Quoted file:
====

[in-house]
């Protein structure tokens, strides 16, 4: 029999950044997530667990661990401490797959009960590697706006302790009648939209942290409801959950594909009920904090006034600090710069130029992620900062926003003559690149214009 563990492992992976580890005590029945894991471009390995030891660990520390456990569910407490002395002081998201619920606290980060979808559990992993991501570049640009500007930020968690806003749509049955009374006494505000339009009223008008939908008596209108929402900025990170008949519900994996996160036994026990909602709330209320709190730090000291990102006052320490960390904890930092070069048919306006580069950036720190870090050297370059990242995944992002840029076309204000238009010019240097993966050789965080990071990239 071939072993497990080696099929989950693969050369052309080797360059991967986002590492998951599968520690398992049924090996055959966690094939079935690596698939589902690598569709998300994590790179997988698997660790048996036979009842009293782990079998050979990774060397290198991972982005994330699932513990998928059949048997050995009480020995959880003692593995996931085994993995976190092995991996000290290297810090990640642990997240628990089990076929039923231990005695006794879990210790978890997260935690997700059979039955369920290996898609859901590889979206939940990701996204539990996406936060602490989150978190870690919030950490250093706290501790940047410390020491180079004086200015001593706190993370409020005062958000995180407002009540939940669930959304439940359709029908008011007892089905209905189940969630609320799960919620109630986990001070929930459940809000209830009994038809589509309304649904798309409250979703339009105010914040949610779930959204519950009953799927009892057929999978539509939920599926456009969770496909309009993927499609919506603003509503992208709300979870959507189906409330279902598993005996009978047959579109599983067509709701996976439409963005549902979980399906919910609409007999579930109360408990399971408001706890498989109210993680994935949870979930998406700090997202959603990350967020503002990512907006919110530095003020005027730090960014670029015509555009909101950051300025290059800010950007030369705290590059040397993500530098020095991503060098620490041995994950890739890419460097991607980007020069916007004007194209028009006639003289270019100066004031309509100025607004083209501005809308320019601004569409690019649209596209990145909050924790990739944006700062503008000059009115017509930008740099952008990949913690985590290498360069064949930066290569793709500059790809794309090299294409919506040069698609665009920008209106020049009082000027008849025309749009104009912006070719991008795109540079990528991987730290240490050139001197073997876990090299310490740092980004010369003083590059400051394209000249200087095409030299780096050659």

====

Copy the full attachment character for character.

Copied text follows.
[in-house]
């Protein structure tokens, strides 16, 4: 029999950044997530667990661990401490797959009960590697706006302790009648939209942290409801959950594909009920904090006034600090710069130029992620900062926003003559690149214009 563990492992992976580890005590029945894991471009390995030891660990520390456990569910407490002395002081998201619920606290980060979808559990992993991501570049640009500007930020968690806003749509049955009374006494505000339009009223008008939908008596209108929402900025990170008949519900994996996160036994026990909602709330209320709190730090000291990102006052320490960390904890930092070069048919306006580069950036720190870090050297370059990242995944992002840029076309204000238009010019240097993966050789965080990071990239 071939072993497990080696099929989950693969050369052309080797360059991967986002590492998951599968520690398992049924090996055959966690094939079935690596698939589902690598569709998300994590790179997988698997660790048996036979009842009293782990079998050979990774060397290198991972982005994330699932513990998928059949048997050995009480020995959880003692593995996931085994993995976190092995991996000290290297810090990640642990997240628990089990076929039923231990005695006794879990210790978890997260935690997700059979039955369920290996898609859901590889979206939940990701996204539990996406936060602490989150978190870690919030950490250093706290501790940047410390020491180079004086200015001593706190993370409020005062958000995180407002009540939940669930959304439940359709029908008011007892089905209905189940969630609320799960919620109630986990001070929930459940809000209830009994038809589509309304649904798309409250979703339009105010914040949610779930959204519950009953799927009892057929999978539509939920599926456009969770496909309009993927499609919506603003509503992208709300979870959507189906409330279902598993005996009978047959579109599983067509709701996976439409963005549902979980399906919910609409007999579930109360408990399971408001706890498989109210993680994935949870979930998406700090997202959603990350967020503002990512907006919110530095003020005027730090960014670029015509555009909101950051300025290059800010950007030369705290590059040397993500530098020095991503060098620490041995994950890739890419460097991607980007020069916007004007194209028009006639003289270019100066004031309509100025607004083209501005809308320019601004569409690019649209596209990145909050924790990739944006700062503008000059009115017509930008740099952008990949913690985590290498360069064949930066290569793709500059790809794309090299294409919506040069698609665009920008209106020049009082000027008849025309749009104009912006070719991008795109540079990528991987730290240490050139001197073997876990090299310490740092980004010369003083590059400051394209000249200087095409030299780096050659």